This is a post written for the August 2014 Carnival of Aces, which has the theme “The Unassailable Asexual”. Details are here: http://queenieofaces.tumblr.com/post/93501116848/august-2014-carnival-of-aces-call-for-submissions
And I apologize in advance if this gets ramble-y and confusing. I’m trying my best here but I’m aware it’s a bit convoluted.
From what I can gather, the basic idea of “The Unassailable Asexual” or “Gold Star Asexual” is that many people aren’t unassailable when it comes to their asexuality. If you look up “unassailable” in The Free Dictionary, which compiles definitions from multiple different dictionaries, some of the relevant definitions are:
Impossible to dispute or disprove; undeniable.
not vulnerable to attack or assault.
I think the main purpose of discussing the idea of “the unassailable asexual” in the first place was probably to drive home the fact that it is difficult to fit this “ideal” mold. That all of the people who are not unassailable (who are assailable, if you will allow that,) are not alone; that a person’s asexual identity being able to be easily attacked is actually quite common.
It would be amazing if other people, both inside and outside of the ace community, would look at any random given asexual person and say, “Yeah, I believe you completely when you say your sexual orientation is asexual. I’m not gonna try to tell you you’re not ace. Of course you are.” But that is a fantasy.
Many people – heck, probably most people – have some specific aspect about who they are, how they act, or what they’ve experienced that makes them a target. Something that makes it so their asexuality is “assailable”.
It might be the fact that they fall on the autism spectrum. Or maybe it’s a history of having been abused, or perhaps it’s simply the fact that this person finds pleasure in something deemed too-sexual-for-the-person-to-still-be-asexual, such as reading erotica or masturbating at times. And countless other personal factors can become reasons their asexuality becomes doubted. There are so many ways this happens.
Interestingly, when you look up “assail” in the dictionary too, the definition isn’t only “to attack”, although yes, definitions #1 and #2 are such a thing.
But a notable thing is that there is also the following definition:
To trouble; beset: “was assailed by doubts.”
And that example sentence – “was assailed by doubts” – that is probably the most insidious of the ways failing to be an unassailable asexual person hurts us asexual people.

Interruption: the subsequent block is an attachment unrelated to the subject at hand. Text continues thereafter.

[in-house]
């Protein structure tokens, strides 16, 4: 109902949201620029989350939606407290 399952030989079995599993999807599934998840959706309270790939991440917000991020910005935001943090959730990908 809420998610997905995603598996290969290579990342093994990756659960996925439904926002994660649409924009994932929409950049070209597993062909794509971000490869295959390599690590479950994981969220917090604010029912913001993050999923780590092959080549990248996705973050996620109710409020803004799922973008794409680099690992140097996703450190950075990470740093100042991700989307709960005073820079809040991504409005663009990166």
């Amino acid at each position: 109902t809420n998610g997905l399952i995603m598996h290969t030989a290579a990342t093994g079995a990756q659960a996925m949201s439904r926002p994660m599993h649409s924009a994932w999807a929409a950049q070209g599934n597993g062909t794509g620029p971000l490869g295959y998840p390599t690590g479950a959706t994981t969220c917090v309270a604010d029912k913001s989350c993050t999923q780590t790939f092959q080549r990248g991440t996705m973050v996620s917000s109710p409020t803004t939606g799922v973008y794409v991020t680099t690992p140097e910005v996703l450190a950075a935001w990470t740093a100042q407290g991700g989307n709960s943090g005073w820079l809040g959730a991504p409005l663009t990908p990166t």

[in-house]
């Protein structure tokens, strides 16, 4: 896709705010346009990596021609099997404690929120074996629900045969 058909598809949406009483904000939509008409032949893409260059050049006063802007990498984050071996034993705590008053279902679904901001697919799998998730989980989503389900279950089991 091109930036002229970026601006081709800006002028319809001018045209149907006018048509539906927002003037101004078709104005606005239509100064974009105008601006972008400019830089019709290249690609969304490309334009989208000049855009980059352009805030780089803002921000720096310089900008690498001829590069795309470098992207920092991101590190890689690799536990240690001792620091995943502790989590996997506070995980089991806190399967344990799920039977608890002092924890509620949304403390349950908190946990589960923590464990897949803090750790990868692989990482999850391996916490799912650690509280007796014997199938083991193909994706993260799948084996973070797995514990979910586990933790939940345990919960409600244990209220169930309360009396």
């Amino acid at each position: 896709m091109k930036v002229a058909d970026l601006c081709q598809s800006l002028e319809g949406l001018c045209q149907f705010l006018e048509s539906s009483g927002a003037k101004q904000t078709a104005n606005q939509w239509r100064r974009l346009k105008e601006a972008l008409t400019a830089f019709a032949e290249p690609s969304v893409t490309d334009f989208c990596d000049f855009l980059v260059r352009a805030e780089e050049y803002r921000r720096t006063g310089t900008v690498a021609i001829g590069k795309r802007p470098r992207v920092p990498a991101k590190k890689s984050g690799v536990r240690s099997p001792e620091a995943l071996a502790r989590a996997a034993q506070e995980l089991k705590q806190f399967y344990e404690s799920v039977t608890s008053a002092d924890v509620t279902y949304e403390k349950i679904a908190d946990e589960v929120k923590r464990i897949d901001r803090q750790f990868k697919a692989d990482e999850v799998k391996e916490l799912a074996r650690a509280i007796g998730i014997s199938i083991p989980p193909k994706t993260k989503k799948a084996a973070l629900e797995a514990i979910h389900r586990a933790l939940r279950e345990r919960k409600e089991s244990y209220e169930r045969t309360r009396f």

It’s not just other people attacking our label. It’s us, ourselves, doubting it fits – often before we have officially adopted the asexual label. We are asexual, deep down we know we don’t experience sexual attraction, and we’re really close to accepting that fact. But then we start to doubt it.
We think: “I have a lot in common with asexual people’s experiences, but can I really be asexual if I am a rape survivor?” or “I’m not sure I really am asexual, maybe it’s just my anxiety disorder making me feel this way where I don’t find other people sexy.”
From the inside out, we are assailing that “asexual” label too, and that is a very unfortunate place we find ourselves in.
I’ve seen a lot of newcomers to the ace community, often anonymously asking tumblr advice blogs or posting their question on the AVEN forums, saying “if ____, can I still count as an asexual person?” and overwhelmingly, most of the good advice I’ve seen dispensed is always “yes, you can be. The only thing that being asexual means is that you don’t experience sexual attraction. If you fit that definition, and you feel comfortable labeling yourself asexual, then you’re welcome here. Regardless of romantic orientation, if you have sex or if you’re celibate, if you enjoy sex or if you’re sex-repulsed, if it was caused or if you think your asexuality’s innate.” I see this good advice being dished out regularly, and I’m happy about that. I think that is the right message to be sending.
This way, the newcomer to our ace community has had their asexuality made unassailable. It’s not a vulnerable identity anymore. If you come out to a new friend and say, “Hey, I’m asexual”
and your friend says, “But that can’t be true, I know you like to use a sex toy for masturbation – I’ve seen it in your bedroom,”
you aren’t vulnerable to that attack.
You can easily defend yourself and say, “The fact that I masturbate doesn’t make me any less asexual. I don’t experience sexual attraction to people and that is that.”
I think this is a powerful and important thing, for our own sakes first and foremost. Even if your friends and family still doubt your asexual sexual orientation, if you know that you can be secure in your asexual identity label, then you can go on with your life as a happier, more confident person. And the more confident you are about your own asexuality, the more likely everyone around you in your life will accept that the label is right for you.